The Calistoga Residence is perched within the native oak woodland above Napa Valley, with views to vineyards and hills beyond. Taking inspiration from the site’s naturally occurring field stone, rough-hewn walls structure the spaces immediately surrounding the buildings. The entry courtyards consist of restrained material and plant palettes: four ancient olive trees are established in a gravel ground plane, while stepping stones float through a mass of white blooming crepe myrtle and shade-tolerant Seslaria grass. This controlled approach is contrasted with abundant gardens elsewhere. The more exuberant spaces contain a mix of grasses and flowering perennials, including Pink Muhly Grass and White Gaura, overflowing onto adjacent paths. While certain gathering spaces are carefully contained, the pool terrace and lawn float dramatically above the surrounding vineyard and valley, their edges spilling to the valley beyond. Corten stairways, framed by ornamental grasses, lead throughout the expansive grounds. The refined courtyards and luscious gardens gradually transition to the landscape beyond, blurring the line between what is designed and what is natural.
The intrinsic qualities of the site were a great inspiration to the design team, so expanding upon the site’s inherent beauty was a goal identified early in the design process. The extensive project encompasses 2.5 acres, with an additional portion of vineyard surrounding the house. The landscape architect took extreme care to preserve the mature oak trees on the site. While tree preservation made the design more challenging, the trees provided incredible inspiration and opportunity for the outdoor spaces, in addition to shade on hot summer days. The landscape architect worked closely with the architect to site the house within the canopy of the oaks, taking advantage of their beauty while also maximizing the spectacular views. The careful siting of retaining walls, in lieu of significant earthwork, was carried out in an effort to both minimize root disturbance and to give the sense that the house and gardens had been precisely inserted into the existing landscape. The designers negotiated a delicate balancing act by minimizing root disturbance, while maximizing the proximity of the trees to both the buildings and the outdoor spaces. This process required a close working relationship with an arborist, as well as support from both the client and architect.
The project draws inspiration from the landscape as a source of prospect and refuge. Moments of pause, reflection, and respite are at times punctuated by those of drama and awe. Walls form the spaces immediately adjacent to the house, creating intimate courtyards. This sense of containment and enclosure is contrasted with a feeling of expansiveness at the back of the house, where the lawn and pool deck perch dramatically above the valley floor. The top of the retaining wall surrounding the lawn was minimized to the extent that the space has no visual boundary between it and the surrounding landscape, creating a “disappearing edge”. While the sharp dissimilarity between constructed and natural is presented in the view toward Napa Valley, in other locations, the line between design and nature is intentionally blurred. Great care was taken in the transitions between disparate spaces, such that pathways and edges felt grounded in the site and its context. This blurring effect was achieved by planting native drought-tolerant species in drifts and gradually reducing plant density as it approached the native landscape.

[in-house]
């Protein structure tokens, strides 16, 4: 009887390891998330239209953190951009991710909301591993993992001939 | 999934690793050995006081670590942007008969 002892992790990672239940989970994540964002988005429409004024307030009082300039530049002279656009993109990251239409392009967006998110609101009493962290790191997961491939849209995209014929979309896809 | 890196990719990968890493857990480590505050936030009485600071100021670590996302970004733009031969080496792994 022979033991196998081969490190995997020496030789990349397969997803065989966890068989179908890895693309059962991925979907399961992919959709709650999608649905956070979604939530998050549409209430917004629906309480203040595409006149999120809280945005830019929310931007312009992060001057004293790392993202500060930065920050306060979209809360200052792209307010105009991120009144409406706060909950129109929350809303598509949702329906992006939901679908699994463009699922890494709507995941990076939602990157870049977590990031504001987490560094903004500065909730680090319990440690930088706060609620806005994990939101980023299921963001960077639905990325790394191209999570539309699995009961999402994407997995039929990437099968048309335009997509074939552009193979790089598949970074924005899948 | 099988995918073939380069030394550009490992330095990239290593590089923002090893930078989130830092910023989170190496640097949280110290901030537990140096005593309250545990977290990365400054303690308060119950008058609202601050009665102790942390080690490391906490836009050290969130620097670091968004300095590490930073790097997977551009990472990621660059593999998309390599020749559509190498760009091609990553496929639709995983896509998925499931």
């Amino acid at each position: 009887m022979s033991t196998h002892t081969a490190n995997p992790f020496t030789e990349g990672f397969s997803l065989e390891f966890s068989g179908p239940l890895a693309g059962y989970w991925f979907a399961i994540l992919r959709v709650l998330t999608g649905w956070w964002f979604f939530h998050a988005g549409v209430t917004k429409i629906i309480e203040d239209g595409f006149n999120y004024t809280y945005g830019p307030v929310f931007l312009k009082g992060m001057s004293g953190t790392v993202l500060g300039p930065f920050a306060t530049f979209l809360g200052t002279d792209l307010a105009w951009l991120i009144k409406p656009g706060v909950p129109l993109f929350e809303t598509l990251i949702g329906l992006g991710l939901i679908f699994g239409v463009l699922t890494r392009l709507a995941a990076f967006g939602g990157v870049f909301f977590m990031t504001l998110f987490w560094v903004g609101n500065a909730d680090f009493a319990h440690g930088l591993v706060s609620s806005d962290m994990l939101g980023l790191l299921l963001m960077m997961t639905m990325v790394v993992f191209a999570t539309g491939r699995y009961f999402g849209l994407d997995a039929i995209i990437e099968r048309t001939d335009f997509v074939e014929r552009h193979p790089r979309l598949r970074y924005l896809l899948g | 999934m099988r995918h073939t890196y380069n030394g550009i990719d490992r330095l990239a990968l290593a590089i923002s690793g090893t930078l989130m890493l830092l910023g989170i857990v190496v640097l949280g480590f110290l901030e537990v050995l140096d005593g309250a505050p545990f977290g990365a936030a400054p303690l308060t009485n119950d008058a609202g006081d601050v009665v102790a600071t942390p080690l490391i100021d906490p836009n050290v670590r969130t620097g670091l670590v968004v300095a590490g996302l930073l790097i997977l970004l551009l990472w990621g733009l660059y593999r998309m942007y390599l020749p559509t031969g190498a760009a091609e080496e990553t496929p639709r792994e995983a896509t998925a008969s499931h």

The field stone discovered throughout the property presented another opportunity for design inspiration, as well as the existing stone walls on the site. The warm, earthy tones of the site stone lent a unique character and historical context to the property and established the materials palette for rest of the landscape. Field stone was used for several low walls as a cost effective alternative to purchasing and transporting material off-site. In addition to stone, a simple material combination of board formed concrete, permeable gravel, stepping stones, and Corten is repeated throughout the landscape. While the planting design varies within each space, the hardscape materials remain constant and provide continuity throughout the vast property.
Despite a relatively spare materials palette, there is a great variety of experiences within the outdoor spaces. This diversity is not only achieved by shifting relationships to the greater landscape, but also by the unique plant species contained within each space. As the grade slopes down to the adjacent vineyard, meadows planted with ornament grasses and wildflowers provide a foreground to the vineyard and hills beyond. Throughout the design this layering of plant material provides a powerful juxtaposition between the designed landscape, the agrarian, and the natural.
Marta Alabau, Backen & Gillam Architects – Architect
Jose Cruz, Russ Mitchell & Associates, Inc. – Irrigation Design
Project location: California
Design year: 2014-2017
Year Built: 2017